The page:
How in the world would supplying bullies with more fodder to be used against their victims stem a bullying problem?

It's terrible.

Furthermore, some of the topics discussed were potentially confusing to some of the kids.

A caller to the Charlie Sykes radio program this morning, a parent of a child at Marinette Middle School, said Principal Limberg claimed only TWENTY parents have complained about "Cross the Line."

If that's true, I'm sure it's because parents didn't know this school activity had occurred, or they didn't understand the type of questions being posed.

If a child is receiving counselling, such questions may be pertinent. The setting offers confidentiality. In this "game" situation, no such confidentiality exists.

Did the "education professionals" at Marinette Middle School consider the consequences?

A child's medical conditions are not the business of classmates.

Considering suicide is an extremely personal topic. Good grief!

It's certainly possible a parent wouldn't be happy with his or her child for telling the class his or her parent had spent time in jail or was a drug addict.

Read a sampling of the materials for this classroom program here.

    The Questions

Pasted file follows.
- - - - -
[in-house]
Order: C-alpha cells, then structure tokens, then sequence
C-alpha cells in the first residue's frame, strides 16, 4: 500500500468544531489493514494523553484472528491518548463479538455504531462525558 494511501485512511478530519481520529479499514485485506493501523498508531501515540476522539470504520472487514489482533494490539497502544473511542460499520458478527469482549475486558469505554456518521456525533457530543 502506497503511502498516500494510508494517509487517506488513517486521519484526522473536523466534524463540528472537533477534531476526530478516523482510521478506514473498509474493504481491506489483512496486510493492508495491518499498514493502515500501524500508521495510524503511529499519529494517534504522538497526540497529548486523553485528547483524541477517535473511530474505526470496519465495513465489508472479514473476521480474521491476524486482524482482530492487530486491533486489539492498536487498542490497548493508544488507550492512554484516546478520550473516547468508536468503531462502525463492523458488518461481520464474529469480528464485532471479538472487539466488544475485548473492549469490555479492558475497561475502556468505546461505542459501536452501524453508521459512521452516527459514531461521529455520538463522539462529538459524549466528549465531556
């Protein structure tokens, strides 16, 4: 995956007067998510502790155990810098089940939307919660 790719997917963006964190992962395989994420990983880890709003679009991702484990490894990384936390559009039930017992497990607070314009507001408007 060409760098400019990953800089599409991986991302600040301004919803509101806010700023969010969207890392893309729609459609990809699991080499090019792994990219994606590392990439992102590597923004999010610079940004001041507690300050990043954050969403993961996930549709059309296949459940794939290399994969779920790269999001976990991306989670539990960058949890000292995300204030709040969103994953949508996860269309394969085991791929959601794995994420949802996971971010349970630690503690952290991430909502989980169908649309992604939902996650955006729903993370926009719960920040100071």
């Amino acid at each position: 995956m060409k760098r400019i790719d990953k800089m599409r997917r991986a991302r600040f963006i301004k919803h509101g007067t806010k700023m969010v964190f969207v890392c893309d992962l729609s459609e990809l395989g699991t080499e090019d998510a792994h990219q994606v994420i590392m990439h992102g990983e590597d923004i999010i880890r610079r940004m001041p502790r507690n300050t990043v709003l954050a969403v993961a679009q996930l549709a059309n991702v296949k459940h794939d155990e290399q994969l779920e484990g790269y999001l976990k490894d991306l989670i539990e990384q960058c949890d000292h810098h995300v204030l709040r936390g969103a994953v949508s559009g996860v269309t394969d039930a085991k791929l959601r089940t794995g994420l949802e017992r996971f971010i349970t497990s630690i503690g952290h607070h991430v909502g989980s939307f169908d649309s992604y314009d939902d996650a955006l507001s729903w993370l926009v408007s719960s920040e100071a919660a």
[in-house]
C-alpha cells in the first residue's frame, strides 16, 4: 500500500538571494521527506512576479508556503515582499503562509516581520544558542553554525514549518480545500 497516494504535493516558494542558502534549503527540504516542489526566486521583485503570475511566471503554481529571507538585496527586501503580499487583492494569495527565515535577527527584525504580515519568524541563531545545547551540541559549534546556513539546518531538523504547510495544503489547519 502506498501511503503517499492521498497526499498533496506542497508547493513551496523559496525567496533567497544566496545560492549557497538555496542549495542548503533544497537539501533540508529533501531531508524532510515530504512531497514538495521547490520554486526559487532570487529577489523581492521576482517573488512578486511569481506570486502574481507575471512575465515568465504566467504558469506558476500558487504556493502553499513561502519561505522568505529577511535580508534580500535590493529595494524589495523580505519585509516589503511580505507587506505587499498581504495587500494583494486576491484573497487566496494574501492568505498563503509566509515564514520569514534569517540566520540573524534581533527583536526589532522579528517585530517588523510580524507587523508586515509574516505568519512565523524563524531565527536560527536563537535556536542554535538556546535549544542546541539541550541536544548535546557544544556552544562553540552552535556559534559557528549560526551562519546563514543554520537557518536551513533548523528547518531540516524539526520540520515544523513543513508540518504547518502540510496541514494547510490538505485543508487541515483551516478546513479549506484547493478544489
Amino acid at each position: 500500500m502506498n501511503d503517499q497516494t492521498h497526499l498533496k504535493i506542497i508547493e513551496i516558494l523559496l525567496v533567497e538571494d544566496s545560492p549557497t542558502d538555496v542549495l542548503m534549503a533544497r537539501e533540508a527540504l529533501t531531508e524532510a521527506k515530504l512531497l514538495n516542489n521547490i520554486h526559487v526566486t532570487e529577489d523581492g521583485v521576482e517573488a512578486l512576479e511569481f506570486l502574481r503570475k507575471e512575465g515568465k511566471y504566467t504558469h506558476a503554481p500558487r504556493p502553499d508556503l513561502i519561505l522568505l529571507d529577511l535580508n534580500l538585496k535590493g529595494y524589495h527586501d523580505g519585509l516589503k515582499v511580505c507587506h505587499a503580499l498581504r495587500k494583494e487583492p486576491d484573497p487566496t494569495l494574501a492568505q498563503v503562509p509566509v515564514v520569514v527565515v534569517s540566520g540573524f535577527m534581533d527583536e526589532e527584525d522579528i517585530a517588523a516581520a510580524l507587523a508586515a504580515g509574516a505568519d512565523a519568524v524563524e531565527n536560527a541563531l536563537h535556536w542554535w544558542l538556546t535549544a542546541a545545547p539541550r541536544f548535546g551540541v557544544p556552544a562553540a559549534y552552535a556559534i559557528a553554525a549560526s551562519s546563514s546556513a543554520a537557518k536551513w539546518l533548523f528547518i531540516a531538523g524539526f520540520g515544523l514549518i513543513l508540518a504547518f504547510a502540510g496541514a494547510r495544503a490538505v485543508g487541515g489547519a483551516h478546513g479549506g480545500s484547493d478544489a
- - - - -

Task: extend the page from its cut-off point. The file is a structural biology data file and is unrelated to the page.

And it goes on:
• Cross to the other side of the room if you are not from ___________.
• Cross to the other side of the room if you feel your home is ________.
REMEMBER, all the legal and philosophical questions about "home" don't matter. What matters is what the word "home" means to you. If you are confused or uncomfortable, the best policy is NOT to cross to the other side of the room.
• You are male
• You are female
• Since joining (this program), you have broken off a serious relationship.

No talking... (Consider issuing this and other reminders as an ounce of prevention, even if a problem isn't coming up at the moment.)
• In the past year you have been in a relationship and been hurt.
• You feel that you have not formed a close friendship in national service.
• You take pride in your work in national service.
• You are Catholic
• You are Protestant
• You are Jewish
• You are another religion other than those three major U.S. religions.